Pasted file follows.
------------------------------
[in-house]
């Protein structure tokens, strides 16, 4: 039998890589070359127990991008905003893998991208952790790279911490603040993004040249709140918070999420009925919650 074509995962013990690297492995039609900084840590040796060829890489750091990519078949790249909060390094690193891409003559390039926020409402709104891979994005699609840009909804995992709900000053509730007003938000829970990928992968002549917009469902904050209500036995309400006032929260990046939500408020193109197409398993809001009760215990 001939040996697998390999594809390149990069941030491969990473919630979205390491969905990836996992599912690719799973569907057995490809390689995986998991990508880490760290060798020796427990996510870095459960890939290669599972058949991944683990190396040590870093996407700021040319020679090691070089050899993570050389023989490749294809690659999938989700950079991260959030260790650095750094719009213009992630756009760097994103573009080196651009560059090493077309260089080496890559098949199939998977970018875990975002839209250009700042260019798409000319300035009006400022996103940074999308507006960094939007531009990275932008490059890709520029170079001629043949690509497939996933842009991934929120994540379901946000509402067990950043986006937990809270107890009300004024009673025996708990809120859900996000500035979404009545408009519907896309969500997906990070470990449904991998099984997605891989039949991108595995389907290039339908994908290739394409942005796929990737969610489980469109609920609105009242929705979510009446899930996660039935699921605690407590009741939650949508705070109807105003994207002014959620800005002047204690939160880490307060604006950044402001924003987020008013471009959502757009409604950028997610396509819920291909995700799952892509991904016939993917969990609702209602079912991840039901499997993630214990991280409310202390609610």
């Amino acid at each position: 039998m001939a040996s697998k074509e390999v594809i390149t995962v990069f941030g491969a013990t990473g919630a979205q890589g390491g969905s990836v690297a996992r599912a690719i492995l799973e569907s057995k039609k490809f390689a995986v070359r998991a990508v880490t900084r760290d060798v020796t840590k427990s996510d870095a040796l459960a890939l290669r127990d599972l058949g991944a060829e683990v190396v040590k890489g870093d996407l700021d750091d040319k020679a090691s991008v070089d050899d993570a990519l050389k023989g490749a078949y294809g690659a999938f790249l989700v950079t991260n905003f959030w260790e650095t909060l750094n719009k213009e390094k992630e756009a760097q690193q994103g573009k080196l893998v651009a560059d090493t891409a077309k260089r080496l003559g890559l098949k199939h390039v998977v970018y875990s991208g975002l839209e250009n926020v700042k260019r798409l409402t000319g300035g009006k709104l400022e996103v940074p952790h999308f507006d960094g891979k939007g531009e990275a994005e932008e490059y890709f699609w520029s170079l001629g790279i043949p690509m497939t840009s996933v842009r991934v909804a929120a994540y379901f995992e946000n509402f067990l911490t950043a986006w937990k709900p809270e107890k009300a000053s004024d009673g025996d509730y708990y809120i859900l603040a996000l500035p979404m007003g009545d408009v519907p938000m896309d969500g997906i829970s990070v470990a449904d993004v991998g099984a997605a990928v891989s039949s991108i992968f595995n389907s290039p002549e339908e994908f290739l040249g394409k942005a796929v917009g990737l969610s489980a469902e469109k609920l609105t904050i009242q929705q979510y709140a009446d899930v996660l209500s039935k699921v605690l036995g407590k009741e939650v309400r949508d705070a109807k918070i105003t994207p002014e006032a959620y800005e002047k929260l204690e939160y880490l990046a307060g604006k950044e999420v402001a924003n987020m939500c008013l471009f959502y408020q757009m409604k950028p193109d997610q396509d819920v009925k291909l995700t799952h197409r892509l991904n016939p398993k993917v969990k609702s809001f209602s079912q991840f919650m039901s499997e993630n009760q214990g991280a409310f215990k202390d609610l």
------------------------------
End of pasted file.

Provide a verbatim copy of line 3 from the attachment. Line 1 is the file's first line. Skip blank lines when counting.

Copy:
């Amino acid at each position: 039998m001939a040996s697998k074509e390999v594809i390149t995962v990069f941030g491969a013990t990473g919630a979205q890589g390491g969905s990836v690297a996992r599912a690719i492995l799973e569907s057995k039609k490809f390689a995986v070359r998991a990508v880490t900084r760290d060798v020796t840590k427990s996510d870095a040796l459960a890939l290669r127990d599972l058949g991944a060829e683990v190396v040590k890489g870093d996407l700021d750091d040319k020679a090691s991008v070089d050899d993570a990519l050389k023989g490749a078949y294809g690659a999938f790249l989700v950079t991260n905003f959030w260790e650095t909060l750094n719009k213009e390094k992630e756009a760097q690193q994103g573009k080196l893998v651009a560059d090493t891409a077309k260089r080496l003559g890559l098949k199939h390039v998977v970018y875990s991208g975002l839209e250009n926020v700042k260019r798409l409402t000319g300035g009006k709104l400022e996103v940074p952790h999308f507006d960094g891979k939007g531009e990275a994005e932008e490059y890709f699609w520029s170079l001629g790279i043949p690509m497939t840009s996933v842009r991934v909804a929120a994540y379901f995992e946000n509402f067990l911490t950043a986006w937990k709900p809270e107890k009300a000053s004024d009673g025996d509730y708990y809120i859900l603040a996000l500035p979404m007003g009545d408009v519907p938000m896309d969500g997906i829970s990070v470990a449904d993004v991998g099984a997605a990928v891989s039949s991108i992968f595995n389907s290039p002549e339908e994908f290739l040249g394409k942005a796929v917009g990737l969610s489980a469902e469109k609920l609105t904050i009242q929705q979510y709140a009446d899930v996660l209500s039935k699921v605690l036995g407590k009741e939650v309400r949508d705070a109807k918070i105003t994207p002014e006032a959620y800005e002047k929260l204690e939160y880490l990046a307060g604006k950044e999420v402001a924003n987020m939500c008013l471009f959502y408020q757009m409604k950028p193109d997610q396509d819920v009925k291909l995700t799952h197409r892509l991904n016939p398993k993917v969990k609702s809001f209602s079912q991840f919650m039901s499997e993630n009760q214990g991280a409310f215990k202390d609610l």